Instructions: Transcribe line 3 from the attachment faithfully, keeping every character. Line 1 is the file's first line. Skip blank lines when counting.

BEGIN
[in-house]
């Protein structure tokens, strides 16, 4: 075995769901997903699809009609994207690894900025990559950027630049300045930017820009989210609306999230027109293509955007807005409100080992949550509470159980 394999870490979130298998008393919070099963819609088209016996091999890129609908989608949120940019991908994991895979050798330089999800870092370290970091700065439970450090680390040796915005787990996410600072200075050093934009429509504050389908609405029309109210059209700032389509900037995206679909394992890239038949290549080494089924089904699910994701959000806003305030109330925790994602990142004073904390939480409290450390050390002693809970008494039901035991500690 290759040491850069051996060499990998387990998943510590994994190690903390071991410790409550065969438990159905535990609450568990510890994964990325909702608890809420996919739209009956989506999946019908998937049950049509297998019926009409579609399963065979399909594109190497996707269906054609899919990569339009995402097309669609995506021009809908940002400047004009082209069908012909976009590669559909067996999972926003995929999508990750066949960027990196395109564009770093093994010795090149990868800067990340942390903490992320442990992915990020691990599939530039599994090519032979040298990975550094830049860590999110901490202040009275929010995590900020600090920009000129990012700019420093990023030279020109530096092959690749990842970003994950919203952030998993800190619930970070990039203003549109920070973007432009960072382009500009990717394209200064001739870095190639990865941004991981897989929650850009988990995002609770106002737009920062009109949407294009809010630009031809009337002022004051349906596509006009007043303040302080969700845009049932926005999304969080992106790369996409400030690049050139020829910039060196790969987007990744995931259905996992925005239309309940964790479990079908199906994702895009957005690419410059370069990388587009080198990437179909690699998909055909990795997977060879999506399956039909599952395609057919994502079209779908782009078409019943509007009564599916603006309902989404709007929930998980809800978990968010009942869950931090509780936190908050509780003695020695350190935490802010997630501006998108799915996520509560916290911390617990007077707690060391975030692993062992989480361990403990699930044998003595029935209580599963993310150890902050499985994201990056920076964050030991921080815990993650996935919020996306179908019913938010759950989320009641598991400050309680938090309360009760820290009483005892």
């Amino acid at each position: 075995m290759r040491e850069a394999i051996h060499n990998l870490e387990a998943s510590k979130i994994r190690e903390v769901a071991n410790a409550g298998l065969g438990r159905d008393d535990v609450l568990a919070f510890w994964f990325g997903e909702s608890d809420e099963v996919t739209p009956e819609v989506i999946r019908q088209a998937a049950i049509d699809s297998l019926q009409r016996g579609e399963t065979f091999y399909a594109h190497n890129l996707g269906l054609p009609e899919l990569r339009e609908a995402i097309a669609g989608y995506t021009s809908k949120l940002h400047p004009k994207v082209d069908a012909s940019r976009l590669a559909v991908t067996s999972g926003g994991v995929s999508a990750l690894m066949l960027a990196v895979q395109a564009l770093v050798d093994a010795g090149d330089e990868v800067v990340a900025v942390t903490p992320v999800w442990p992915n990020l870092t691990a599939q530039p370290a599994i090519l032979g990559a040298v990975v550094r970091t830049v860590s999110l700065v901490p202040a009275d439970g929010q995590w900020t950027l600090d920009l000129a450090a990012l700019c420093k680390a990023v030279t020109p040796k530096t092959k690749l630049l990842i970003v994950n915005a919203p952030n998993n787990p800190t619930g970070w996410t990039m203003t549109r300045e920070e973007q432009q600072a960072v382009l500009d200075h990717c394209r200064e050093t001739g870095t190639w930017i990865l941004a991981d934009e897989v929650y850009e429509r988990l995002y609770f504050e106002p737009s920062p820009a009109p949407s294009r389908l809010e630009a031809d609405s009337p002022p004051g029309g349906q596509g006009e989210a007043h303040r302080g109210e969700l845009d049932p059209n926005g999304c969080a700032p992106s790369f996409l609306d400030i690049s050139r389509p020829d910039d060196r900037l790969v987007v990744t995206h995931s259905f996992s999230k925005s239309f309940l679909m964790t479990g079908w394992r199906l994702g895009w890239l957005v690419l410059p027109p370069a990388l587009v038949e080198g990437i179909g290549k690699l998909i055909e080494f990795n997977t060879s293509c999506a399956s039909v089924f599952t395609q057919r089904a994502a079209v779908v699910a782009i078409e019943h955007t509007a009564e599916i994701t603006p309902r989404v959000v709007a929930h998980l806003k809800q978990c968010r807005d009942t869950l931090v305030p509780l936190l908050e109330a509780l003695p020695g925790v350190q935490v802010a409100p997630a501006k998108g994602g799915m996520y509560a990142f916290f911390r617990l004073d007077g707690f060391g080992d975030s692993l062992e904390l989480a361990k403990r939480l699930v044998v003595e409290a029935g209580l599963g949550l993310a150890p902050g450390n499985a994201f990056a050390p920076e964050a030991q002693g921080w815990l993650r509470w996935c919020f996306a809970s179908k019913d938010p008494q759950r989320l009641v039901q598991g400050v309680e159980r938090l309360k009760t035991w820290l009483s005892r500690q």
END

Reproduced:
């Amino acid at each position: 075995m290759r040491e850069a394999i051996h060499n990998l870490e387990a998943s510590k979130i994994r190690e903390v769901a071991n410790a409550g298998l065969g438990r159905d008393d535990v609450l568990a919070f510890w994964f990325g997903e909702s608890d809420e099963v996919t739209p009956e819609v989506i999946r019908q088209a998937a049950i049509d699809s297998l019926q009409r016996g579609e399963t065979f091999y399909a594109h190497n890129l996707g269906l054609p009609e899919l990569r339009e609908a995402i097309a669609g989608y995506t021009s809908k949120l940002h400047p004009k994207v082209d069908a012909s940019r976009l590669a559909v991908t067996s999972g926003g994991v995929s999508a990750l690894m066949l960027a990196v895979q395109a564009l770093v050798d093994a010795g090149d330089e990868v800067v990340a900025v942390t903490p992320v999800w442990p992915n990020l870092t691990a599939q530039p370290a599994i090519l032979g990559a040298v990975v550094r970091t830049v860590s999110l700065v901490p202040a009275d439970g929010q995590w900020t950027l600090d920009l000129a450090a990012l700019c420093k680390a990023v030279t020109p040796k530096t092959k690749l630049l990842i970003v994950n915005a919203p952030n998993n787990p800190t619930g970070w996410t990039m203003t549109r300045e920070e973007q432009q600072a960072v382009l500009d200075h990717c394209r200064e050093t001739g870095t190639w930017i990865l941004a991981d934009e897989v929650y850009e429509r988990l995002y609770f504050e106002p737009s920062p820009a009109p949407s294009r389908l809010e630009a031809d609405s009337p002022p004051g029309g349906q596509g006009e989210a007043h303040r302080g109210e969700l845009d049932p059209n926005g999304c969080a700032p992106s790369f996409l609306d400030i690049s050139r389509p020829d910039d060196r900037l790969v987007v990744t995206h995931s259905f996992s999230k925005s239309f309940l679909m964790t479990g079908w394992r199906l994702g895009w890239l957005v690419l410059p027109p370069a990388l587009v038949e080198g990437i179909g290549k690699l998909i055909e080494f990795n997977t060879s293509c999506a399956s039909v089924f599952t395609q057919r089904a994502a079209v779908v699910a782009i078409e019943h955007t509007a009564e599916i994701t603006p309902r989404v959000v709007a929930h998980l806003k809800q978990c968010r807005d009942t869950l931090v305030p509780l936190l908050e109330a509780l003695p020695g925790v350190q935490v802010a409100p997630a501006k998108g994602g799915m996520y509560a990142f916290f911390r617990l004073d007077g707690f060391g080992d975030s692993l062992e904390l989480a361990k403990r939480l699930v044998v003595e409290a029935g209580l599963g949550l993310a150890p902050g450390n499985a994201f990056a050390p920076e964050a030991q002693g921080w815990l993650r509470w996935c919020f996306a809970s179908k019913d938010p008494q759950r989320l009641v039901q598991g400050v309680e159980r938090l309360k009760t035991w820290l009483s005892r500690q």